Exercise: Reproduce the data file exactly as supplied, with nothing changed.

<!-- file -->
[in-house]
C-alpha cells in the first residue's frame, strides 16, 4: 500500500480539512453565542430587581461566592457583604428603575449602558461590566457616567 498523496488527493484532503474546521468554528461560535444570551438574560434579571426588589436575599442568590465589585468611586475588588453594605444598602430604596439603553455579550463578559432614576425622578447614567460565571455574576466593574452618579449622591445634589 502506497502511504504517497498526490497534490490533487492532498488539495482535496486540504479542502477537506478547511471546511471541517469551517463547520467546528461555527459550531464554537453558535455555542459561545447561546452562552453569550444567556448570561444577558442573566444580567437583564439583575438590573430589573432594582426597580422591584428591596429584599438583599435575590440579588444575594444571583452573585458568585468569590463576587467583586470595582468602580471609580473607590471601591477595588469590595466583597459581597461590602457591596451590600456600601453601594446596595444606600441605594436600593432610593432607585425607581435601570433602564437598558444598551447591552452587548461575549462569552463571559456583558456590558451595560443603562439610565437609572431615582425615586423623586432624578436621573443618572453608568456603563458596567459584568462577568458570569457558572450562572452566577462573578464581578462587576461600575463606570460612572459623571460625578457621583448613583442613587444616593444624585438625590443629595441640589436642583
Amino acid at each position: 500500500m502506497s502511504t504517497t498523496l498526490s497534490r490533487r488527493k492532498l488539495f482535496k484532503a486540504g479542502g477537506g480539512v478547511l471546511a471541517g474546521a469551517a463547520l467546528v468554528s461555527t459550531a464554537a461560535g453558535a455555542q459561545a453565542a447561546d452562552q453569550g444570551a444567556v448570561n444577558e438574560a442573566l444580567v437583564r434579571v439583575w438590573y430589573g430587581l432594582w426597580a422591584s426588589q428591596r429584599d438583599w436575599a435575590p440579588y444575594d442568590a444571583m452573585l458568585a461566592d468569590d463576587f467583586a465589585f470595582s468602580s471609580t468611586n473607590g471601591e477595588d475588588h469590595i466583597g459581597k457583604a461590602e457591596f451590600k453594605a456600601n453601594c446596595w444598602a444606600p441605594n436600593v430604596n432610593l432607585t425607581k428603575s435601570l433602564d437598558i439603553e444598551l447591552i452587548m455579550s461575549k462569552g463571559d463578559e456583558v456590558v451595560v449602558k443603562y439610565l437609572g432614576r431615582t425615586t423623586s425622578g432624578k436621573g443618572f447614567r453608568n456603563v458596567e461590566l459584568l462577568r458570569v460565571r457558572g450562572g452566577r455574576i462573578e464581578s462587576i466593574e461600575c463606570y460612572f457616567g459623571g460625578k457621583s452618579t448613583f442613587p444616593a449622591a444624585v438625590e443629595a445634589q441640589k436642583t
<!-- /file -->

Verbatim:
[in-house]
C-alpha cells in the first residue's frame, strides 16, 4: 500500500480539512453565542430587581461566592457583604428603575449602558461590566457616567 498523496488527493484532503474546521468554528461560535444570551438574560434579571426588589436575599442568590465589585468611586475588588453594605444598602430604596439603553455579550463578559432614576425622578447614567460565571455574576466593574452618579449622591445634589 502506497502511504504517497498526490497534490490533487492532498488539495482535496486540504479542502477537506478547511471546511471541517469551517463547520467546528461555527459550531464554537453558535455555542459561545447561546452562552453569550444567556448570561444577558442573566444580567437583564439583575438590573430589573432594582426597580422591584428591596429584599438583599435575590440579588444575594444571583452573585458568585468569590463576587467583586470595582468602580471609580473607590471601591477595588469590595466583597459581597461590602457591596451590600456600601453601594446596595444606600441605594436600593432610593432607585425607581435601570433602564437598558444598551447591552452587548461575549462569552463571559456583558456590558451595560443603562439610565437609572431615582425615586423623586432624578436621573443618572453608568456603563458596567459584568462577568458570569457558572450562572452566577462573578464581578462587576461600575463606570460612572459623571460625578457621583448613583442613587444616593444624585438625590443629595441640589436642583
Amino acid at each position: 500500500m502506497s502511504t504517497t498523496l498526490s497534490r490533487r488527493k492532498l488539495f482535496k484532503a486540504g479542502g477537506g480539512v478547511l471546511a471541517g474546521a469551517a463547520l467546528v468554528s461555527t459550531a464554537a461560535g453558535a455555542q459561545a453565542a447561546d452562552q453569550g444570551a444567556v448570561n444577558e438574560a442573566l444580567v437583564r434579571v439583575w438590573y430589573g430587581l432594582w426597580a422591584s426588589q428591596r429584599d438583599w436575599a435575590p440579588y444575594d442568590a444571583m452573585l458568585a461566592d468569590d463576587f467583586a465589585f470595582s468602580s471609580t468611586n473607590g471601591e477595588d475588588h469590595i466583597g459581597k457583604a461590602e457591596f451590600k453594605a456600601n453601594c446596595w444598602a444606600p441605594n436600593v430604596n432610593l432607585t425607581k428603575s435601570l433602564d437598558i439603553e444598551l447591552i452587548m455579550s461575549k462569552g463571559d463578559e456583558v456590558v451595560v449602558k443603562y439610565l437609572g432614576r431615582t425615586t423623586s425622578g432624578k436621573g443618572f447614567r453608568n456603563v458596567e461590566l459584568l462577568r458570569v460565571r457558572g450562572g452566577r455574576i462573578e464581578s462587576i466593574e461600575c463606570y460612572f457616567g459623571g460625578k457621583s452618579t448613583f442613587p444616593a449622591a444624585v438625590e443629595a445634589q441640589k436642583t